Woong is rightfully resentful at the superficial communication between them where he remains unsure of Yeon-Soo’s feelings. He felt a similar sense of insecurity and mistrust during their relationship but would be overjoyed with Yeon-Soo’s grudging and infrequent confessions of love such as “I think I love you”. In present day, he still wants to be her only object of affection but lacks the confidence in her love for him. It takes him a long time to understand that Yeon-Soo had never really stopped loving him. As in the past, she conveyed through her actions how much she cared for him, buying a sack full of jujubes so she can make him tea for his chronic insomnia.
A room with a view - then & now
And this brings us to the latest episode where they have expressed their desire to be back together, and where she accepts his request to never stop loving him. Through the winding journey they have been on together, what emerges are two people who love each other fully with all their flaws, even if they may not fully understand each other’s deepest wounds. They see the goodness in each other and the aura of that goodness fulfills their individual needs. They complete each other in unconventional, and yet soul defining, ways. In episode 12, with a contented joy in her eyes, Yeon-Soo says to herself, “It doesn’t matter whether he has changed or not…I just loved him for who he was.”
BROTHERHOOD: A HOME AND A SHACKLE
Choi Woong and Ji-Ung became fast friends in elementary school, and Woong’s parents took in Ji-Ung whenever he was left alone by his mother, which was often. A painful introvert, Woong embraces Ji-Ung as his only real friend outside of Yeon-Soo, and their brotherhood is a comfort for him. What Woong doesn’t acknowledge is what Ji-Ung feels for Yeon-Soo, a deep love that he has hidden since their high school days. Indebted to Woong for selflessly sharing his life and his parents, Ji-Ung never made a move towards Yeon-Soo, burning in his own infernal hell as he watches Woong and Yeon-Soo get back together again.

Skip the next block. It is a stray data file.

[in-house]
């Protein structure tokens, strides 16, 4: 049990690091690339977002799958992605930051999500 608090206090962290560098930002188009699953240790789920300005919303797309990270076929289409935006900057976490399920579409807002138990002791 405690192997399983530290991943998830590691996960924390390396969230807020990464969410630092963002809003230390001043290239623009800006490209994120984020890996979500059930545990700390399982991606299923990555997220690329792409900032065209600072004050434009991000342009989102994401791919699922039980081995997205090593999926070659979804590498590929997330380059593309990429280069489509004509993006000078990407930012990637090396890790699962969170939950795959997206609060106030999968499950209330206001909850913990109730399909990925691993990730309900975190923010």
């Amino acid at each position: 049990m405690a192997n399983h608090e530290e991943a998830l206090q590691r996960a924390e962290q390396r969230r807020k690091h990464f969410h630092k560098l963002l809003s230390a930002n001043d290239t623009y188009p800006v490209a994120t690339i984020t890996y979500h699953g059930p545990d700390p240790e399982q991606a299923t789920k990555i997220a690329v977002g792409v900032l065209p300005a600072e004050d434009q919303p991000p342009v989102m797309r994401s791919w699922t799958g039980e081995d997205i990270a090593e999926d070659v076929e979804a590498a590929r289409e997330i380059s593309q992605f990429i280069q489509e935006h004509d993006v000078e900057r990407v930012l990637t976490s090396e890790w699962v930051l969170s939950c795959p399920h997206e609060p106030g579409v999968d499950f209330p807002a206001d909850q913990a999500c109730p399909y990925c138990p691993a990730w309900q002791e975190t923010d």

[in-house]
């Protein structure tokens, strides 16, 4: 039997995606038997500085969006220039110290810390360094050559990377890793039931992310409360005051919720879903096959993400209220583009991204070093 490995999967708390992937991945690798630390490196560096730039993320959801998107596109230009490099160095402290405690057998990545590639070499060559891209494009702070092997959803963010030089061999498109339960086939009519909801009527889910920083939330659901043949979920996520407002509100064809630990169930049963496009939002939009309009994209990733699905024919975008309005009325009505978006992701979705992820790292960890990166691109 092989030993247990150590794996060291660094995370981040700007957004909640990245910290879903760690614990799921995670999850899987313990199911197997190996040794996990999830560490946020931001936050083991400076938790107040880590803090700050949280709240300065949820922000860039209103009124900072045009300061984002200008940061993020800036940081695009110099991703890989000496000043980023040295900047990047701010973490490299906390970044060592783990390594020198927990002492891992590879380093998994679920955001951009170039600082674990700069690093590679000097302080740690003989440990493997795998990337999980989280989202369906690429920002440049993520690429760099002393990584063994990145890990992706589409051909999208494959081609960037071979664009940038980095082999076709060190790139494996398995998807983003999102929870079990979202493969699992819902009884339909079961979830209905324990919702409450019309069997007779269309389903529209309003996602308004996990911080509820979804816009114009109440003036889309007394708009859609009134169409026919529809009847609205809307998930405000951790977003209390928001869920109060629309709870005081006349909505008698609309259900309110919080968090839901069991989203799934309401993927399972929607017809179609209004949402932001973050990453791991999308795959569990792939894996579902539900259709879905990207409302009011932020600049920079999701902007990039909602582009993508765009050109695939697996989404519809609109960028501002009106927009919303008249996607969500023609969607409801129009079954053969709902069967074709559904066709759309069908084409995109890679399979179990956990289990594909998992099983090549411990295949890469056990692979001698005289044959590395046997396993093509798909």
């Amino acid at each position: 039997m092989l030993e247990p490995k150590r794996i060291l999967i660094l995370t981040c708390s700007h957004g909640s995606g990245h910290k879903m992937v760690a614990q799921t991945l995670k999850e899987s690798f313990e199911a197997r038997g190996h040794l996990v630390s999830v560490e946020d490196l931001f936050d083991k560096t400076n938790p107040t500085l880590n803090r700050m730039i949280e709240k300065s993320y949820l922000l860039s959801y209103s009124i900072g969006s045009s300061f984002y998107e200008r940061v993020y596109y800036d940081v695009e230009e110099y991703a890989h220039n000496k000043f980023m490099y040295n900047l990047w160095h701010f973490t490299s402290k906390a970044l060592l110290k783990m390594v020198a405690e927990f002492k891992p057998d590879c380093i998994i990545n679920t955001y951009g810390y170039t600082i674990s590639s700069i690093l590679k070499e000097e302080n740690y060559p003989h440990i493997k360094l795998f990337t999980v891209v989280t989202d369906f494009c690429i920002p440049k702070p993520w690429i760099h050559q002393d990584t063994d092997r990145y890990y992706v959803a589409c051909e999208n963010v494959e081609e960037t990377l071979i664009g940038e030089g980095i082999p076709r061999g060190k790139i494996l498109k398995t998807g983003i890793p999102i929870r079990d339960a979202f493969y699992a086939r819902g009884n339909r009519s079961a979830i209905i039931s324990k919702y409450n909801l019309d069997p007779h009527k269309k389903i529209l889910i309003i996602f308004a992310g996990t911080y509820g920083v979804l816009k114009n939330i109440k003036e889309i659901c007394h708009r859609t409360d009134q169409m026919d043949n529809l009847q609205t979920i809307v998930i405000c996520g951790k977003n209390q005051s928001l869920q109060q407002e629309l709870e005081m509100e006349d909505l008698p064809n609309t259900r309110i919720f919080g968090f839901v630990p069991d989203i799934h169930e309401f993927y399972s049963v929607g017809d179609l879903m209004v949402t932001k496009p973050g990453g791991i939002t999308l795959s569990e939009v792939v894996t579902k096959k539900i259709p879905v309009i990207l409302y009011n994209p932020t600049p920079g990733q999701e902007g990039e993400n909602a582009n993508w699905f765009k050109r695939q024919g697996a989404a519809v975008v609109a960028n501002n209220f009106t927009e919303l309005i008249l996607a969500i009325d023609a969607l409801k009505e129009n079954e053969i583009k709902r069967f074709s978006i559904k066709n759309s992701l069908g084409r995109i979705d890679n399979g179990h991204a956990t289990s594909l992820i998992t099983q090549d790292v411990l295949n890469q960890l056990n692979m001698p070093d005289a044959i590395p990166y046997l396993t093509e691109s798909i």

This brotherhood with Woong has been as much a sense of home as it has been a prison for Ji-Ung. He cannot reach for Yeon-Soo, cannot seem to find comfort in the love of others, cannot shove Woong out of the way, cannot stop the inevitable gravitation Woong and Yeon-Su have towards each other.
When Ji-Ung’s assistant Chae Ran understands Ji-Ung’s feelings for Yeon-Soo, Ji-Ung verbalizes his guilt and says, “It’s pretty low, right? I’m deceiving my friend and liking her in secret.” And Chae Ran says “You can’t control how you feel”. Ji-Ung doesn’t explain his sense of shame towards Woong because Chae Ran doesn’t understand the depth of the relationship, but that is what has held Ji-Ung back until now. Not the fact that Yeon-Soo loves someone else or that she is unaware of his feelings, but that making a move towards her would be a betrayal towards Woong. Arguably Ji-Ung fell for Yeon-Soo first, but does that really matter? Kim Sung-Cheol as Ji-Ung provides an eloquent interpretation of an unrequited love and his struggles to overcome it.